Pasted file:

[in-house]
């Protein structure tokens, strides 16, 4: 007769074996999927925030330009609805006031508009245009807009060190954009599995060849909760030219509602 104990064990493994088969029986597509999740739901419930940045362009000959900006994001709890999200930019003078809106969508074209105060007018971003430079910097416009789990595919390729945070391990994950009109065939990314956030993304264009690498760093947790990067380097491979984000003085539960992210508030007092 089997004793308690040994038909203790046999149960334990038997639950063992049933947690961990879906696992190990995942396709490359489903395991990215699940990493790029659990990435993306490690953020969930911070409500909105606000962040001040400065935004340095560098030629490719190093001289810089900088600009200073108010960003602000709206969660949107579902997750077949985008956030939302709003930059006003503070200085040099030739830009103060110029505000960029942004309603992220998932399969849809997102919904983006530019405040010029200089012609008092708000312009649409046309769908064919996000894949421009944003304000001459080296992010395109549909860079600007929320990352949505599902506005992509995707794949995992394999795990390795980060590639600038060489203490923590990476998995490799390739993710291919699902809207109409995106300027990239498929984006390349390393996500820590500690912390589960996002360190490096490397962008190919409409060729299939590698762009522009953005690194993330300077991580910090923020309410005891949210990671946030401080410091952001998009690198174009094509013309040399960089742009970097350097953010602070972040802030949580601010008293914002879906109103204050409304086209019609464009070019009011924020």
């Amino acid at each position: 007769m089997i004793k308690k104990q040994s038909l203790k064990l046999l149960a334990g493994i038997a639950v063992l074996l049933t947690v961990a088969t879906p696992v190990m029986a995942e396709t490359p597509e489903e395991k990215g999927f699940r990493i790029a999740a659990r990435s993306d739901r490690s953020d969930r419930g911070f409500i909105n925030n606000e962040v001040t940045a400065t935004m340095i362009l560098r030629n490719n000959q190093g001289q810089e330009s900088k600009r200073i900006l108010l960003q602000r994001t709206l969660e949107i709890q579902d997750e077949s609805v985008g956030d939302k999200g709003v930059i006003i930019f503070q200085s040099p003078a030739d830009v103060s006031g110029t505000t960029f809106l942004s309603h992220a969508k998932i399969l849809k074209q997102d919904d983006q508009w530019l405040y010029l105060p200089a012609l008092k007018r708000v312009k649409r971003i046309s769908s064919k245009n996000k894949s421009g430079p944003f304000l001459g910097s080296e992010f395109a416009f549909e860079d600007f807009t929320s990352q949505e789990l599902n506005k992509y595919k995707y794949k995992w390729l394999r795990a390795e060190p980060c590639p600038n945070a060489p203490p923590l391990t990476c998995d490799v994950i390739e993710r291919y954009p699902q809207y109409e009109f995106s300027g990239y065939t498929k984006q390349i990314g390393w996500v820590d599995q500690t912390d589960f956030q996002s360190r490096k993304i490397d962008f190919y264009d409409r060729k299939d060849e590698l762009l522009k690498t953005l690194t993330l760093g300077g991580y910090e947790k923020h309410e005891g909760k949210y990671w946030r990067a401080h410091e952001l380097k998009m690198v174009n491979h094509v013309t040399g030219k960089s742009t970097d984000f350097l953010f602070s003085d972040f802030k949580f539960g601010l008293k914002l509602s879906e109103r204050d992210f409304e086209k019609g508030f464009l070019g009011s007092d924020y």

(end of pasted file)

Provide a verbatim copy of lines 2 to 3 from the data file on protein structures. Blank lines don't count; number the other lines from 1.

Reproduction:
């Protein structure tokens, strides 16, 4: 007769074996999927925030330009609805006031508009245009807009060190954009599995060849909760030219509602 104990064990493994088969029986597509999740739901419930940045362009000959900006994001709890999200930019003078809106969508074209105060007018971003430079910097416009789990595919390729945070391990994950009109065939990314956030993304264009690498760093947790990067380097491979984000003085539960992210508030007092 089997004793308690040994038909203790046999149960334990038997639950063992049933947690961990879906696992190990995942396709490359489903395991990215699940990493790029659990990435993306490690953020969930911070409500909105606000962040001040400065935004340095560098030629490719190093001289810089900088600009200073108010960003602000709206969660949107579902997750077949985008956030939302709003930059006003503070200085040099030739830009103060110029505000960029942004309603992220998932399969849809997102919904983006530019405040010029200089012609008092708000312009649409046309769908064919996000894949421009944003304000001459080296992010395109549909860079600007929320990352949505599902506005992509995707794949995992394999795990390795980060590639600038060489203490923590990476998995490799390739993710291919699902809207109409995106300027990239498929984006390349390393996500820590500690912390589960996002360190490096490397962008190919409409060729299939590698762009522009953005690194993330300077991580910090923020309410005891949210990671946030401080410091952001998009690198174009094509013309040399960089742009970097350097953010602070972040802030949580601010008293914002879906109103204050409304086209019609464009070019009011924020």
């Amino acid at each position: 007769m089997i004793k308690k104990q040994s038909l203790k064990l046999l149960a334990g493994i038997a639950v063992l074996l049933t947690v961990a088969t879906p696992v190990m029986a995942e396709t490359p597509e489903e395991k990215g999927f699940r990493i790029a999740a659990r990435s993306d739901r490690s953020d969930r419930g911070f409500i909105n925030n606000e962040v001040t940045a400065t935004m340095i362009l560098r030629n490719n000959q190093g001289q810089e330009s900088k600009r200073i900006l108010l960003q602000r994001t709206l969660e949107i709890q579902d997750e077949s609805v985008g956030d939302k999200g709003v930059i006003i930019f503070q200085s040099p003078a030739d830009v103060s006031g110029t505000t960029f809106l942004s309603h992220a969508k998932i399969l849809k074209q997102d919904d983006q508009w530019l405040y010029l105060p200089a012609l008092k007018r708000v312009k649409r971003i046309s769908s064919k245009n996000k894949s421009g430079p944003f304000l001459g910097s080296e992010f395109a416009f549909e860079d600007f807009t929320s990352q949505e789990l599902n506005k992509y595919k995707y794949k995992w390729l394999r795990a390795e060190p980060c590639p600038n945070a060489p203490p923590l391990t990476c998995d490799v994950i390739e993710r291919y954009p699902q809207y109409e009109f995106s300027g990239y065939t498929k984006q390349i990314g390393w996500v820590d599995q500690t912390d589960f956030q996002s360190r490096k993304i490397d962008f190919y264009d409409r060729k299939d060849e590698l762009l522009k690498t953005l690194t993330l760093g300077g991580y910090e947790k923020h309410e005891g909760k949210y990671w946030r990067a401080h410091e952001l380097k998009m690198v174009n491979h094509v013309t040399g030219k960089s742009t970097d984000f350097l953010f602070s003085d972040f802030k949580f539960g601010l008293k914002l509602s879906e109103r204050d992210f409304e086209k019609g508030f464009l070019g009011s007092d924020y």